Women who report sexual harassment often suffer backlash from coworkers. But men accused of harassment often receive sympathy.
To better understand this phenomenon, a team of researchers from Syracuse University and the Universities of British Columbia and Utah explored the impact of personal values on people’s reactions to workplace misconduct.
Sexual misconduct study
The authors of the study examined 5,413 instances of alleged sexual misconduct in workplace environments. The reports ranged in level of severity and spanned a range of industries.
As they assessed the details of the cases, the team paid particular attention to the moral values of third-party individuals. They also tracked the consequences to the alleged perpetrators.
Influence of morality
The researchers proposed a model to explain the variety of responses to workplace sexual misconduct. According to this model, when coworkers look at conflicting information, they instinctively assess organizational injustice through the lens of their moral values.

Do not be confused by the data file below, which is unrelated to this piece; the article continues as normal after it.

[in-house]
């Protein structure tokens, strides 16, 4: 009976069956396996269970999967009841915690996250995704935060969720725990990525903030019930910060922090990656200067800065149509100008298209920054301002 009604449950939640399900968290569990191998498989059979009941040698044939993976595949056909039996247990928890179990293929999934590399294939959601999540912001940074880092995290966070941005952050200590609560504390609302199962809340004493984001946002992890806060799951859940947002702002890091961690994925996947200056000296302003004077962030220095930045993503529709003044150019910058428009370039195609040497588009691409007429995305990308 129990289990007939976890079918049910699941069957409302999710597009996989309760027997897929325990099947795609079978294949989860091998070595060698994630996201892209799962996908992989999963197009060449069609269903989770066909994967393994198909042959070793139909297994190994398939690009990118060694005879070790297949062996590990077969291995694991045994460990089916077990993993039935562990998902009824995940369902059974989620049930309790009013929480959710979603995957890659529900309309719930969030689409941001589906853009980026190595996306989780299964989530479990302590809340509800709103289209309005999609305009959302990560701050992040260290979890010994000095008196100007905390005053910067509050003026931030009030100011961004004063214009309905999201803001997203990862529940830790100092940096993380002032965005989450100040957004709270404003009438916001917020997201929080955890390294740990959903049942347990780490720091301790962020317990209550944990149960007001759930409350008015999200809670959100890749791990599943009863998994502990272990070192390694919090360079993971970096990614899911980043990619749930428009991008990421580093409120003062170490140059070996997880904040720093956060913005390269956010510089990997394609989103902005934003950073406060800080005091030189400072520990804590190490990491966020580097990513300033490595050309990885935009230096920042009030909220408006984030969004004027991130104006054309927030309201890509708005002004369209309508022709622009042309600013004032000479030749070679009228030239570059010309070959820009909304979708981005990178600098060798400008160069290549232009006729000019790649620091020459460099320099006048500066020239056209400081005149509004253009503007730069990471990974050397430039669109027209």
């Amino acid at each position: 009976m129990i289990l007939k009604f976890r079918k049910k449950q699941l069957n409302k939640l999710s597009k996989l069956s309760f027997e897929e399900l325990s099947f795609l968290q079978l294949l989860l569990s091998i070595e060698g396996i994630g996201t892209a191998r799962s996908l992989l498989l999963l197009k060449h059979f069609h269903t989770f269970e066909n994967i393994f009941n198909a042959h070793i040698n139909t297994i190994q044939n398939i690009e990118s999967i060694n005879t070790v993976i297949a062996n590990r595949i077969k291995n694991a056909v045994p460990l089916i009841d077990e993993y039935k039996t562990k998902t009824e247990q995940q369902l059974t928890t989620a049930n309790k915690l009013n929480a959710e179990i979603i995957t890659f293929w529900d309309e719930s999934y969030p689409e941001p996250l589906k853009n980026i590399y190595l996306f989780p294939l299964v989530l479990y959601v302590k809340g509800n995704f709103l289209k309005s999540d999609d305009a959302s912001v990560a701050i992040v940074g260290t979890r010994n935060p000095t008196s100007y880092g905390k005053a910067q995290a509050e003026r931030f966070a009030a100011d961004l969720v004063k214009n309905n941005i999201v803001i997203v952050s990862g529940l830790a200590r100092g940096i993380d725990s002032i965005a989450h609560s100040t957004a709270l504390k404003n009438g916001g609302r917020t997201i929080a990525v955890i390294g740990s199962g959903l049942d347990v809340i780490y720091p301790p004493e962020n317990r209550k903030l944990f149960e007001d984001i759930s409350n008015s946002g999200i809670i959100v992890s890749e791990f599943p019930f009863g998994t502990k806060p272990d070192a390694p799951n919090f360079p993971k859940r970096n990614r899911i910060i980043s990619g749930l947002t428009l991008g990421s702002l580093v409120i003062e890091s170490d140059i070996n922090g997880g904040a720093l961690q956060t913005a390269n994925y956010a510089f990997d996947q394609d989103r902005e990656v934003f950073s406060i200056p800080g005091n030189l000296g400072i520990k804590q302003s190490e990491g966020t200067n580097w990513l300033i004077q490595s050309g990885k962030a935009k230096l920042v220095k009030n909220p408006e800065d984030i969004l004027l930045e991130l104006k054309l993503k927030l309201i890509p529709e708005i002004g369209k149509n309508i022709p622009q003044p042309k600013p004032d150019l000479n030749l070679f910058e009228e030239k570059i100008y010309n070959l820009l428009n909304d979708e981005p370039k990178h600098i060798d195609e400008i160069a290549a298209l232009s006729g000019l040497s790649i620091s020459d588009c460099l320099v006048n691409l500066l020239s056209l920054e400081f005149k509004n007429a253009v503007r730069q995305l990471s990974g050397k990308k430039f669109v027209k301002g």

In the study, coworkers with strong opinions about loyalty, authority and purity were less likely to believe a woman who accused a male coworker of misconduct. They tended to express anger toward female accusers and sympathy toward male perpetrators.
Impact on sanctions
Accusers with low credibility experienced more severe social sanctions such as ostracization. Perpetrator credibility played a similar role in punishment. These findings underscore how ingrained moral values can influence punitive decisions.
Managers also had an impact. Those who portrayed reporters of harassment as disloyal increased negative judgments and emotions toward them by others. Managers also prompted favorable judgments and emotions toward alleged perpetrators.
In the workplace, 54 to 81% of women have experienced sexual harassment. By recognizing the influence of coworkers’ perceptions, organizations can develop more fair responses to these common allegations of workplace misconduct.